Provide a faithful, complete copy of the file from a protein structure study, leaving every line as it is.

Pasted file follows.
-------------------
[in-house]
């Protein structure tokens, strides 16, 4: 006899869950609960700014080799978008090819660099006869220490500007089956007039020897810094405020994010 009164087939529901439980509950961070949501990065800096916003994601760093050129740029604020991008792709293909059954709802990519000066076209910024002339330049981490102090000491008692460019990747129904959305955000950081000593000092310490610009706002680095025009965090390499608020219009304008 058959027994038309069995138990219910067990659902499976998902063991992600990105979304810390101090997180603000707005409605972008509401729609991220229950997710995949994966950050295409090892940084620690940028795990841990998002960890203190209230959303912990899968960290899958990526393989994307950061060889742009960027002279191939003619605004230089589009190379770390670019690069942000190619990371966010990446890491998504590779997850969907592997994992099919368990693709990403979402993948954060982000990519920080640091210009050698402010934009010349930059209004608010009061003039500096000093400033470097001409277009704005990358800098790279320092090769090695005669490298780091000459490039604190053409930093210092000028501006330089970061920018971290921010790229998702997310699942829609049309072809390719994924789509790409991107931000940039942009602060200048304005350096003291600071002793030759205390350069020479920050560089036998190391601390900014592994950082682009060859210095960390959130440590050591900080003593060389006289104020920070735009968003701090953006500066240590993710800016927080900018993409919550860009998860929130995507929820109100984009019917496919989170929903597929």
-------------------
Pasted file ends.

[in-house]
């Protein structure tokens, strides 16, 4: 006899869950609960700014080799978008090819660099006869220490500007089956007039020897810094405020994010 009164087939529901439980509950961070949501990065800096916003994601760093050129740029604020991008792709293909059954709802990519000066076209910024002339330049981490102090000491008692460019990747129904959305955000950081000593000092310490610009706002680095025009965090390499608020219009304008 058959027994038309069995138990219910067990659902499976998902063991992600990105979304810390101090997180603000707005409605972008509401729609991220229950997710995949994966950050295409090892940084620690940028795990841990998002960890203190209230959303912990899968960290899958990526393989994307950061060889742009960027002279191939003619605004230089589009190379770390670019690069942000190619990371966010990446890491998504590779997850969907592997994992099919368990693709990403979402993948954060982000990519920080640091210009050698402010934009010349930059209004608010009061003039500096000093400033470097001409277009704005990358800098790279320092090769090695005669490298780091000459490039604190053409930093210092000028501006330089970061920018971290921010790229998702997310699942829609049309072809390719994924789509790409991107931000940039942009602060200048304005350096003291600071002793030759205390350069020479920050560089036998190391601390900014592994950082682009060859210095960390959130440590050591900080003593060389006289104020920070735009968003701090953006500066240590993710800016927080900018993409919550860009998860929130995507929820109100984009019917496919989170929903597929």